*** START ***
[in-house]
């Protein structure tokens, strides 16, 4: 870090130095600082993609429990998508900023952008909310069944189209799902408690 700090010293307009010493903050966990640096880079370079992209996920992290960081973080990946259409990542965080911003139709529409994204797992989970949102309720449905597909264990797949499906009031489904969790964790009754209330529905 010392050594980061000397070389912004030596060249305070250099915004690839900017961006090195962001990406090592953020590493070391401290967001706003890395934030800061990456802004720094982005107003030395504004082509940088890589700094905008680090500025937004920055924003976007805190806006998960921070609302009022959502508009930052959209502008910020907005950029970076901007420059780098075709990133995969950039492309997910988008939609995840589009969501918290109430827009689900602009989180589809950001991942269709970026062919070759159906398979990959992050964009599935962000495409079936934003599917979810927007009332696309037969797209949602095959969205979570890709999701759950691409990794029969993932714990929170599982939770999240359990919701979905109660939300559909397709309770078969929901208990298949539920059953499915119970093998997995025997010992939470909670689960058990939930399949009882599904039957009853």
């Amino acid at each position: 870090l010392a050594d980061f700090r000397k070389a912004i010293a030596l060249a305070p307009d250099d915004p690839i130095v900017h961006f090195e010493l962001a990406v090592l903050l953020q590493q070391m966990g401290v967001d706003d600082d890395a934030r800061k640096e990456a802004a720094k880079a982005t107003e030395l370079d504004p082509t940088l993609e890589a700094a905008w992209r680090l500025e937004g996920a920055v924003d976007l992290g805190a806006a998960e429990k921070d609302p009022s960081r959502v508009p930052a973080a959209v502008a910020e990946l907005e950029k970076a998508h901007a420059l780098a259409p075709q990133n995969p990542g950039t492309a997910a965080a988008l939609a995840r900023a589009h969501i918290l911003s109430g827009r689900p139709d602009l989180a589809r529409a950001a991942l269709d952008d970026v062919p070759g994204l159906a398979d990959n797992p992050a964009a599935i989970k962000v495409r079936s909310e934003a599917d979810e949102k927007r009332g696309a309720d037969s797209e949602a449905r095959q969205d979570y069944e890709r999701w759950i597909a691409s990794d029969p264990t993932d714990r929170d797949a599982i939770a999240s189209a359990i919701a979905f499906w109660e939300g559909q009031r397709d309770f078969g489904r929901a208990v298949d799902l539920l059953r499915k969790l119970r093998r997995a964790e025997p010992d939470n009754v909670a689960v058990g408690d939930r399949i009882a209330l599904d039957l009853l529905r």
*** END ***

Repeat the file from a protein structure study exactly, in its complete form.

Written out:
[in-house]
């Protein structure tokens, strides 16, 4: 870090130095600082993609429990998508900023952008909310069944189209799902408690 700090010293307009010493903050966990640096880079370079992209996920992290960081973080990946259409990542965080911003139709529409994204797992989970949102309720449905597909264990797949499906009031489904969790964790009754209330529905 010392050594980061000397070389912004030596060249305070250099915004690839900017961006090195962001990406090592953020590493070391401290967001706003890395934030800061990456802004720094982005107003030395504004082509940088890589700094905008680090500025937004920055924003976007805190806006998960921070609302009022959502508009930052959209502008910020907005950029970076901007420059780098075709990133995969950039492309997910988008939609995840589009969501918290109430827009689900602009989180589809950001991942269709970026062919070759159906398979990959992050964009599935962000495409079936934003599917979810927007009332696309037969797209949602095959969205979570890709999701759950691409990794029969993932714990929170599982939770999240359990919701979905109660939300559909397709309770078969929901208990298949539920059953499915119970093998997995025997010992939470909670689960058990939930399949009882599904039957009853």
């Amino acid at each position: 870090l010392a050594d980061f700090r000397k070389a912004i010293a030596l060249a305070p307009d250099d915004p690839i130095v900017h961006f090195e010493l962001a990406v090592l903050l953020q590493q070391m966990g401290v967001d706003d600082d890395a934030r800061k640096e990456a802004a720094k880079a982005t107003e030395l370079d504004p082509t940088l993609e890589a700094a905008w992209r680090l500025e937004g996920a920055v924003d976007l992290g805190a806006a998960e429990k921070d609302p009022s960081r959502v508009p930052a973080a959209v502008a910020e990946l907005e950029k970076a998508h901007a420059l780098a259409p075709q990133n995969p990542g950039t492309a997910a965080a988008l939609a995840r900023a589009h969501i918290l911003s109430g827009r689900p139709d602009l989180a589809r529409a950001a991942l269709d952008d970026v062919p070759g994204l159906a398979d990959n797992p992050a964009a599935i989970k962000v495409r079936s909310e934003a599917d979810e949102k927007r009332g696309a309720d037969s797209e949602a449905r095959q969205d979570y069944e890709r999701w759950i597909a691409s990794d029969p264990t993932d714990r929170d797949a599982i939770a999240s189209a359990i919701a979905f499906w109660e939300g559909q009031r397709d309770f078969g489904r929901a208990v298949d799902l539920l059953r499915k969790l119970r093998r997995a964790e025997p010992d939470n009754v909670a689960v058990g408690d939930r399949i009882a209330l599904d039957l009853l529905r």